“Many people are surprised to learn that a number of iconic places in our city are named after individuals who held people as slaves,” said Mr. DuBois. “Should New Yorkers live on the streets or go to schools or buildings named after slave holders or should those names be changed?”
Mr. DuBois referred to people like Peter Stuyvesant, a managing director from New Holland who owned slaves; a large apartment complex on the East Side of Manhattan bears his name. Rikers Island, home to New York’s main prison complex, is named after the Riker family, which includes Richard Riker, who sent black Americans into slavery.
“We shouldn’t honor people who have had an abusive past,” Adams said.
Ms Wiley, who previously worked as a civil rights lawyer, said the symbols were important and these places should be renamed. But she added that it was also important to ensure that all communities of color “finally get the attention, investment and change they deserve.”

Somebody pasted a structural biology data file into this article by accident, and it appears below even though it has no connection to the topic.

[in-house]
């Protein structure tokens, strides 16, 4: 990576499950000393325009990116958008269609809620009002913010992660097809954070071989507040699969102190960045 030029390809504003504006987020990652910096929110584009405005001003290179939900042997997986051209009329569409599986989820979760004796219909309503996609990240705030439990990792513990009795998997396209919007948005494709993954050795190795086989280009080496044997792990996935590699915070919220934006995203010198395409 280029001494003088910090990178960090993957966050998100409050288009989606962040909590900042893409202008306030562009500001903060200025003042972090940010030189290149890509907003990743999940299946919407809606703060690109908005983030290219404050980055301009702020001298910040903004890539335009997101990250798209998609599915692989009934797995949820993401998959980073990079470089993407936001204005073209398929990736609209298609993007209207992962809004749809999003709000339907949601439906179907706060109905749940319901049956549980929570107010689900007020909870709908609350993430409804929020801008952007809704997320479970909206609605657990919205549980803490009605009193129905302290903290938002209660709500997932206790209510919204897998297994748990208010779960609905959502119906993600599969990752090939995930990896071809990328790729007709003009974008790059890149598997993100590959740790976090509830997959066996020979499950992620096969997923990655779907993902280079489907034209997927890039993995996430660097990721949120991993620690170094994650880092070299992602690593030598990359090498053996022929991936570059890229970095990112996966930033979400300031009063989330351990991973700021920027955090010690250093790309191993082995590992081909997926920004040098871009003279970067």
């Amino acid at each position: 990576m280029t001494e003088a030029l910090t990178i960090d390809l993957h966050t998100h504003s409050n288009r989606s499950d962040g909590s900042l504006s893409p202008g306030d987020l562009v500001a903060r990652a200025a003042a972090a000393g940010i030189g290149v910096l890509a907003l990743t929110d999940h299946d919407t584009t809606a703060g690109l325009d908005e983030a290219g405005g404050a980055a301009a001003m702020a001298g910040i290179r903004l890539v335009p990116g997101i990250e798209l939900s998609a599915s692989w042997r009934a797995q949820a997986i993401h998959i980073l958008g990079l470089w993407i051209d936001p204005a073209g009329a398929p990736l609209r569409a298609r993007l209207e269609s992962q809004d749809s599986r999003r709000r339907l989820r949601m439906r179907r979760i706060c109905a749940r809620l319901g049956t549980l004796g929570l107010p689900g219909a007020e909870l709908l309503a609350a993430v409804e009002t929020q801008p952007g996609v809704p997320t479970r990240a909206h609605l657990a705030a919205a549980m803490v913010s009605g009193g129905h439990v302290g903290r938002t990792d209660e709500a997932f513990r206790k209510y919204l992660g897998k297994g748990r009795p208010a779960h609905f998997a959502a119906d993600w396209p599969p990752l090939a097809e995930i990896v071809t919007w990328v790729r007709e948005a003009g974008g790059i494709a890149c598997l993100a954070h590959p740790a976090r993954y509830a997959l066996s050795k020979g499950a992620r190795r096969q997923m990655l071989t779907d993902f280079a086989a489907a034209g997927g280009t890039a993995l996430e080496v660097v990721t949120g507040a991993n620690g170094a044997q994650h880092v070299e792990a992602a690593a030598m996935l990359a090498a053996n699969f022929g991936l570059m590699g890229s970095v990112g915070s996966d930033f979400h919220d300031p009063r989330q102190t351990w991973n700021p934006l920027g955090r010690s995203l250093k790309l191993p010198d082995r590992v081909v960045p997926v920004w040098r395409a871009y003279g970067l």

Maya Wiley presented herself as the best progressive candidate.
Ms Wiley was able to present herself as the leading progressive candidate in the debate, helped in part by the Mr Stringer scandals and the absence of Dianne Morales on the debate stage.
Nowhere has she done this more decisively than on the issue of the police and their use of firearms.
“Attorney General Tish James is proposing legislation to prevent cops from firing their guns, the use of force as a last resort,” Ms. Kramer said. “Now some might ask, why not go all the way and withdraw guns like they do in 19 other countries where most of the police are unarmed? “
Ms. Wiley did not rule out the idea, as all the other candidates did. Instead, she equivocated.
First, she said the mayor’s No.1 job was security.
Ms Kramer stepped in to ask if she would take the police weapons away from them.
Ms Wiley responded by talking about the importance of getting illegal guns off the streets. Ms. Kramer tried one last time: “But are you going to withdraw the weapons from the NYPD?” “